The US embassy in the Yemeni capital Sanaa has been closed to the public because of security concerns.
The state department said the embassy would be shut until further notice "out of an abundance of caution and care for our employees and others".
Last week the Western-backed president and PM resigned after Shia Houthi rebels tightened their grip on Sanaa.
President Abdrabbuh Mansour Hadi said he could not continue after the Houthis failed to honour a peace deal.
Correspondents say that in the aftermath of President Hadi's resignation there is a sense that Yemen is drifting through a dangerously uncertain political moment.
Consular operations will resume as soon as "our analysis indicates we are able to do so safely", the state department said.
It said US citizens in the country "remain vulnerable to kidnappings and terrorist attacks", especially when travelling to work.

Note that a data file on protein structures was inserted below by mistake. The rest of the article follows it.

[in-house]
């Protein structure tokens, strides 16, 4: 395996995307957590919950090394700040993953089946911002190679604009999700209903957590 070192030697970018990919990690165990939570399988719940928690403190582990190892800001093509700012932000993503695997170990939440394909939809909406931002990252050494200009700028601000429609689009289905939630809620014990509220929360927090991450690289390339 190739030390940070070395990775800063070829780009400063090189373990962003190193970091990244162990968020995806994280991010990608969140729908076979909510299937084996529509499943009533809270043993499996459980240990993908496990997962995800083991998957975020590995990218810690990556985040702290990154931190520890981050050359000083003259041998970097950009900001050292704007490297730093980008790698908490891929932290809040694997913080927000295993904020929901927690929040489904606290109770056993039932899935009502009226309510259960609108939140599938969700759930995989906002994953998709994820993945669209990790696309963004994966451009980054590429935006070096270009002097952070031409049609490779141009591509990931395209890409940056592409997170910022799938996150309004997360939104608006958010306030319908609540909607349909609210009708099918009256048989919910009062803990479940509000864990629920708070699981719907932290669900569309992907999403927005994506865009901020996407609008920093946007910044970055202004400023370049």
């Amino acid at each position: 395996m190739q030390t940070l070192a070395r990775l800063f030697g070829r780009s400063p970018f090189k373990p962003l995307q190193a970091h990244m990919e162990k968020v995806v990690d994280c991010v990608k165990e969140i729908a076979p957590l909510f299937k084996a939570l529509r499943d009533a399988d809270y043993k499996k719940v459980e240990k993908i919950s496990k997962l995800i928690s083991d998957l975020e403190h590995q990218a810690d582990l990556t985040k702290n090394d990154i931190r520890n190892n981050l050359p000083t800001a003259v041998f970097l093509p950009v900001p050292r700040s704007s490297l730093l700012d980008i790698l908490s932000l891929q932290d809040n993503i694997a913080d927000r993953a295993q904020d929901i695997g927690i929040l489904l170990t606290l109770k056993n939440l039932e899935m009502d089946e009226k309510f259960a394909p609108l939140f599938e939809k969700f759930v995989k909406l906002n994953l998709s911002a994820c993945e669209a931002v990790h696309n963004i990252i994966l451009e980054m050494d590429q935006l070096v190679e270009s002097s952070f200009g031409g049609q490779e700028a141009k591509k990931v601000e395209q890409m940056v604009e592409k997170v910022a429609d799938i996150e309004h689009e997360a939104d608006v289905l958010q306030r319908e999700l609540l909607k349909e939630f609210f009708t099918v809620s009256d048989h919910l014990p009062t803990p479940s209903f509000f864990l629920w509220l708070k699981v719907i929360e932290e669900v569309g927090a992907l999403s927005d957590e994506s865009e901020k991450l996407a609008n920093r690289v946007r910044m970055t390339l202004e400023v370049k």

The closure took place on the same day that a suspected US drone strike on a car in the east of the country killed three men believed to be al-Qaeda militants, officials said.
Correspondents say the attack appears to show that America's remotely piloted air war has not been curtailed by the removal of Yemen's US-backed leadership.
Al-Qaeda in the Arabian Peninsula (AQAP) said it carried out the attack on the French satirical magazine Charlie Hebdo earlier this month and American officials fear the group may exploit Yemen's power vacuum.
Thousands of Yemenis took to the streets Sanaa and other cities over the weekend in protest against the actions of the Houthi rebels.
Houthi militiamen are now one of Yemen's most powerful factions, in charge of the capital and other parts of the country.
Last week they gained control of the presidential palace, forcing Mr Hadi to remain in his residence until he resigned.
The fighters, many wearing tribal clothes, have set up checkpoints throughout Sanaa.
Houthi gunmen and their supporters on Monday were reported to have seized the main university in the city and detained several people suspected of involvement in the demonstrations against their rule.